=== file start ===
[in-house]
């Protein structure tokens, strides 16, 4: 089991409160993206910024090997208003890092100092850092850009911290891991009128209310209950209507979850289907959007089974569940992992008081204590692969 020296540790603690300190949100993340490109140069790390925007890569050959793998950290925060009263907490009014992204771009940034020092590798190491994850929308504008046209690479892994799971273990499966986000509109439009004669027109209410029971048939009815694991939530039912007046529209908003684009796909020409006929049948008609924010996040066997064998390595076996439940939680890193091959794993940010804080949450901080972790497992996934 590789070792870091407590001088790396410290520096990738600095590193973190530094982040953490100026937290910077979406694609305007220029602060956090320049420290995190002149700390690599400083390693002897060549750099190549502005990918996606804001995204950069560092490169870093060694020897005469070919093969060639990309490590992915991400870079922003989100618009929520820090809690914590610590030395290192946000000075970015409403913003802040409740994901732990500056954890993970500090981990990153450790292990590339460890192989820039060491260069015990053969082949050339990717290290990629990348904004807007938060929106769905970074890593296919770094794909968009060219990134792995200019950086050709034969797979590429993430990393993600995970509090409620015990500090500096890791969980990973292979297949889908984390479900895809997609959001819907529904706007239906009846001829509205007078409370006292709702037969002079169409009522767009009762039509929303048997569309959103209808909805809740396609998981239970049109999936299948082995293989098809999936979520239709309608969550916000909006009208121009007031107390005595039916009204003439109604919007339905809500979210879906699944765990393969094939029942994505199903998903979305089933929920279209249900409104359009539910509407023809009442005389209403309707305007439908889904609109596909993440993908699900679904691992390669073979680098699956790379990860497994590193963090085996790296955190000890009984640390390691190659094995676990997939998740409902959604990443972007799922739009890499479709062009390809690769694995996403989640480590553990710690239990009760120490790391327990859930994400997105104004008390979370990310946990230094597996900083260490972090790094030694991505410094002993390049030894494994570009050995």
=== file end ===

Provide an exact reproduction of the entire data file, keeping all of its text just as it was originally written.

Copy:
[in-house]
């Protein structure tokens, strides 16, 4: 089991409160993206910024090997208003890092100092850092850009911290891991009128209310209950209507979850289907959007089974569940992992008081204590692969 020296540790603690300190949100993340490109140069790390925007890569050959793998950290925060009263907490009014992204771009940034020092590798190491994850929308504008046209690479892994799971273990499966986000509109439009004669027109209410029971048939009815694991939530039912007046529209908003684009796909020409006929049948008609924010996040066997064998390595076996439940939680890193091959794993940010804080949450901080972790497992996934 590789070792870091407590001088790396410290520096990738600095590193973190530094982040953490100026937290910077979406694609305007220029602060956090320049420290995190002149700390690599400083390693002897060549750099190549502005990918996606804001995204950069560092490169870093060694020897005469070919093969060639990309490590992915991400870079922003989100618009929520820090809690914590610590030395290192946000000075970015409403913003802040409740994901732990500056954890993970500090981990990153450790292990590339460890192989820039060491260069015990053969082949050339990717290290990629990348904004807007938060929106769905970074890593296919770094794909968009060219990134792995200019950086050709034969797979590429993430990393993600995970509090409620015990500090500096890791969980990973292979297949889908984390479900895809997609959001819907529904706007239906009846001829509205007078409370006292709702037969002079169409009522767009009762039509929303048997569309959103209808909805809740396609998981239970049109999936299948082995293989098809999936979520239709309608969550916000909006009208121009007031107390005595039916009204003439109604919007339905809500979210879906699944765990393969094939029942994505199903998903979305089933929920279209249900409104359009539910509407023809009442005389209403309707305007439908889904609109596909993440993908699900679904691992390669073979680098699956790379990860497994590193963090085996790296955190000890009984640390390691190659094995676990997939998740409902959604990443972007799922739009890499479709062009390809690769694995996403989640480590553990710690239990009760120490790391327990859930994400997105104004008390979370990310946990230094597996900083260490972090790094030694991505410094002993390049030894494994570009050995």